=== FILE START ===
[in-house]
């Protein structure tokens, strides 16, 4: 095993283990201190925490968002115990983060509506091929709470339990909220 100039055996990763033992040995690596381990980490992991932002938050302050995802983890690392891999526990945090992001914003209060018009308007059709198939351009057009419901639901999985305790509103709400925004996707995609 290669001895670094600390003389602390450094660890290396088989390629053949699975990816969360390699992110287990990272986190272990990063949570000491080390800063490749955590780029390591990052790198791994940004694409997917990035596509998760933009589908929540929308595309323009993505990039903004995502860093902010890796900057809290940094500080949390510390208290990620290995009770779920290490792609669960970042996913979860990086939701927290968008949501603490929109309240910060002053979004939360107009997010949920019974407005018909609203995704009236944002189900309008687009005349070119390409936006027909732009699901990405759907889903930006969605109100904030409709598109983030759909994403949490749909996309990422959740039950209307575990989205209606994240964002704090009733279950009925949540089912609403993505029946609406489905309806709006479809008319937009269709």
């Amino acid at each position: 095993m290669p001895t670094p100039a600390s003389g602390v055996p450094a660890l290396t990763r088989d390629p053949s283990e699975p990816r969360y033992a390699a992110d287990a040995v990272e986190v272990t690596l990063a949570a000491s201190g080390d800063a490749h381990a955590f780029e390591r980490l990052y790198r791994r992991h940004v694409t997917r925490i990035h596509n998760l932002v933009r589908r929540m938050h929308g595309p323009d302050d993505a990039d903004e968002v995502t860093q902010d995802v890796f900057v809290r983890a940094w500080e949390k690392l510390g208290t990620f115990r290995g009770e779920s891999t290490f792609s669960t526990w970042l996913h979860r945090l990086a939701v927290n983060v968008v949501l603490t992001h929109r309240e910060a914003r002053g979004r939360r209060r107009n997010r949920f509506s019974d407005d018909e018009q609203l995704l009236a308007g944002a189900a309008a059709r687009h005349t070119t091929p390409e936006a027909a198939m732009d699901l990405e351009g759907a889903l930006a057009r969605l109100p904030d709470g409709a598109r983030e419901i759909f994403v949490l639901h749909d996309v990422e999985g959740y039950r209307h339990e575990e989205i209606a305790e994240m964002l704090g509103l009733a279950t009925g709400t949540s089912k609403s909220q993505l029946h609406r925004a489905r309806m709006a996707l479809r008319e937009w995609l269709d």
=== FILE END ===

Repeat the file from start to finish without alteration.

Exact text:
[in-house]
């Protein structure tokens, strides 16, 4: 095993283990201190925490968002115990983060509506091929709470339990909220 100039055996990763033992040995690596381990980490992991932002938050302050995802983890690392891999526990945090992001914003209060018009308007059709198939351009057009419901639901999985305790509103709400925004996707995609 290669001895670094600390003389602390450094660890290396088989390629053949699975990816969360390699992110287990990272986190272990990063949570000491080390800063490749955590780029390591990052790198791994940004694409997917990035596509998760933009589908929540929308595309323009993505990039903004995502860093902010890796900057809290940094500080949390510390208290990620290995009770779920290490792609669960970042996913979860990086939701927290968008949501603490929109309240910060002053979004939360107009997010949920019974407005018909609203995704009236944002189900309008687009005349070119390409936006027909732009699901990405759907889903930006969605109100904030409709598109983030759909994403949490749909996309990422959740039950209307575990989205209606994240964002704090009733279950009925949540089912609403993505029946609406489905309806709006479809008319937009269709």
């Amino acid at each position: 095993m290669p001895t670094p100039a600390s003389g602390v055996p450094a660890l290396t990763r088989d390629p053949s283990e699975p990816r969360y033992a390699a992110d287990a040995v990272e986190v272990t690596l990063a949570a000491s201190g080390d800063a490749h381990a955590f780029e390591r980490l990052y790198r791994r992991h940004v694409t997917r925490i990035h596509n998760l932002v933009r589908r929540m938050h929308g595309p323009d302050d993505a990039d903004e968002v995502t860093q902010d995802v890796f900057v809290r983890a940094w500080e949390k690392l510390g208290t990620f115990r290995g009770e779920s891999t290490f792609s669960t526990w970042l996913h979860r945090l990086a939701v927290n983060v968008v949501l603490t992001h929109r309240e910060a914003r002053g979004r939360r209060r107009n997010r949920f509506s019974d407005d018909e018009q609203l995704l009236a308007g944002a189900a309008a059709r687009h005349t070119t091929p390409e936006a027909a198939m732009d699901l990405e351009g759907a889903l930006a057009r969605l109100p904030d709470g409709a598109r983030e419901i759909f994403v949490l639901h749909d996309v990422e999985g959740y039950r209307h339990e575990e989205i209606a305790e994240m964002l704090g509103l009733a279950t009925g709400t949540s089912k609403s909220q993505l029946h609406r925004a489905r309806m709006a996707l479809r008319e937009w995609l269709d």